For me, George Theodore represented that unlikely euphoric atmosphere which engulfed much of the Tri-State area that summer.  Yes, Tom Terrific was the valiant warrior, and Bud Harrelson slugging Pete Rose after a hard slide into second base was the iconic moment, but George Theodore was the any-man who’d known mostly nothing but mediocrity or worse suddenly finding himself in a goddamned ticker-tape parade in the canyons of New York City, eating his banana bread and marshmallow milkshakes with a big ear-to-ear grin on his face as he sat in the back seat of a Lincoln Continental filled with confetti.  Or so I’d like to believe.

George is 68-years old now, around the same age that my grandma was when my parents, my brother and I left her and my grandpa behind and moved out to the suburbs.  I think Dante mentioned some sort of appropriate punishment for people like us who did that sort of thing in his “Purgatorio.”

With that move, all remaining Old World smells, tastes and fears were left behind for the stilleto-capitalism of the Reagan ’80’s, by which point Spielberg had almost single-handedly buried the blue-collar ethnic working class under the scrap-heap of American cultural history with his schmaltzy, two-dimensional paeans to paleo-Eisenhower suburbia replete with market-tested hairstyles and product placement marketing.  Even the ’86 Mets, I now have to admit, were a bit more like New Coke than The Real Thing of ’73.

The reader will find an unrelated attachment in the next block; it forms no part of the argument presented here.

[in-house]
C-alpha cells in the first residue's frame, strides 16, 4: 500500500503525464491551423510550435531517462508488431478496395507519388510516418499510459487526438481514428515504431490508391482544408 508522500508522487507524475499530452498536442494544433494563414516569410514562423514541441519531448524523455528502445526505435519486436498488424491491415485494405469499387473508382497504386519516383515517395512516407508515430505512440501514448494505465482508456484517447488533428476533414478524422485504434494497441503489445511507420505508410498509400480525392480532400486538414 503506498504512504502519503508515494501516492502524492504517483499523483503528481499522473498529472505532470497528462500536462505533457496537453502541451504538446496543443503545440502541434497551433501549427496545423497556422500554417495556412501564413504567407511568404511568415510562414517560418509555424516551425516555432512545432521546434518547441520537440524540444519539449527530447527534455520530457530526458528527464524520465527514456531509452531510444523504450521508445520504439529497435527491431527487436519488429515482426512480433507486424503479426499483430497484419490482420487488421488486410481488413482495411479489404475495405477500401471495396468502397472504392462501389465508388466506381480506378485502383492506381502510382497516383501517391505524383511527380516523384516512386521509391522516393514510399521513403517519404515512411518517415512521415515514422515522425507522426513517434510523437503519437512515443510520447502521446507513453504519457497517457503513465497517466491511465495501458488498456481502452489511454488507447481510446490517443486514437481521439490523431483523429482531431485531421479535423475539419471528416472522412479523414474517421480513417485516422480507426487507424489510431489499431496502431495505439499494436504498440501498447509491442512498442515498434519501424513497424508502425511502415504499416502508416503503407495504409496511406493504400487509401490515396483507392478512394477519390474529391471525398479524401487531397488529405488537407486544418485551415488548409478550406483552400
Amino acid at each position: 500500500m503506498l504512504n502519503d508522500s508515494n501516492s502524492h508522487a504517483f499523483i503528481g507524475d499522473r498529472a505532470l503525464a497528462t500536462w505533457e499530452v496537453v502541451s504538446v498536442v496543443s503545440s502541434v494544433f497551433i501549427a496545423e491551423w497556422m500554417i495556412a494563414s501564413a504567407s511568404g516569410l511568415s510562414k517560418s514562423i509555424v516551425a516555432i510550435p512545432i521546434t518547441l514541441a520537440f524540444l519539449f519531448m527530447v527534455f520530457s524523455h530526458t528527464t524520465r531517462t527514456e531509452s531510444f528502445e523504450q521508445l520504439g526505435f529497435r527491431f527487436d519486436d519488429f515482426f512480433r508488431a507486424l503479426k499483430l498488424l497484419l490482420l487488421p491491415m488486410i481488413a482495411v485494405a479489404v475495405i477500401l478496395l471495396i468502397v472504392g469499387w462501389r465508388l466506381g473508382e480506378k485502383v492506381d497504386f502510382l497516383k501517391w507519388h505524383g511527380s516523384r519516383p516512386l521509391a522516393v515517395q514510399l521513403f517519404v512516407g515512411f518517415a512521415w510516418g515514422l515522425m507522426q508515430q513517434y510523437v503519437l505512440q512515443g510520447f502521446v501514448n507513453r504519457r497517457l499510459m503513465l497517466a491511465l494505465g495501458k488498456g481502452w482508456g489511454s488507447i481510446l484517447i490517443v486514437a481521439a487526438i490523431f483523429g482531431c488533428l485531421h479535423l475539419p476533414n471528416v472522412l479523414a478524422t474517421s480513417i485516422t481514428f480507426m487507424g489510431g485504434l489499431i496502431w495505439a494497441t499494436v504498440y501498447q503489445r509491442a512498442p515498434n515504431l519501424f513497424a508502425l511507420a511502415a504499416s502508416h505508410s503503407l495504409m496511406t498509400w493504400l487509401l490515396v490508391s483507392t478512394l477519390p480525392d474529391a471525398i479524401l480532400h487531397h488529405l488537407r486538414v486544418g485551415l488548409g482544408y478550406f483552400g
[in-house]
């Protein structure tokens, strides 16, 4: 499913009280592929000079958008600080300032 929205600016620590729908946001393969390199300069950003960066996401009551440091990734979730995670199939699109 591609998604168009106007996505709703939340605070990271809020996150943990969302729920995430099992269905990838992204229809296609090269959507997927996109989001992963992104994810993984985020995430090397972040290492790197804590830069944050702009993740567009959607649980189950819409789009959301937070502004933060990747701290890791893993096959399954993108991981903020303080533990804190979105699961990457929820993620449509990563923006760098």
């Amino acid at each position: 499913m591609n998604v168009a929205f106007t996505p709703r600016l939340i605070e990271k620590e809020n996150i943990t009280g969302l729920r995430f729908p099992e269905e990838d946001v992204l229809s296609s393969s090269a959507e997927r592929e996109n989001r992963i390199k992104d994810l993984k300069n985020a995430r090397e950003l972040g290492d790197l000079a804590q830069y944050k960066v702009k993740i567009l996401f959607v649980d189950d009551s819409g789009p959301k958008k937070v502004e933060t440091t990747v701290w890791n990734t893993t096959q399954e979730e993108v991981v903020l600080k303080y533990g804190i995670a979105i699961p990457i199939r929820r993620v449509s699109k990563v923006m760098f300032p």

Tomorrow is Easter Sunday, and my wife and kids and I will drive on out to my parents’ house and enjoy a nice, unnecessarily gargantuan Sunday meal.  It will taste delicious, and we’ll all have a great time.  I may not remember to take a few moments tomorrow to remember the old ethnic foods my grandma made forty years ago, the foods that are probably built into my DNA, but a 1974 Topps George Theodore baseball card does sit in the glove compartment of our Toyota.

Once, my older son found it in there, and asked me why I keep such an old card just lying around with the gas station receipts and the loose change.  I told him because it helps me remember things I don’t dare forget.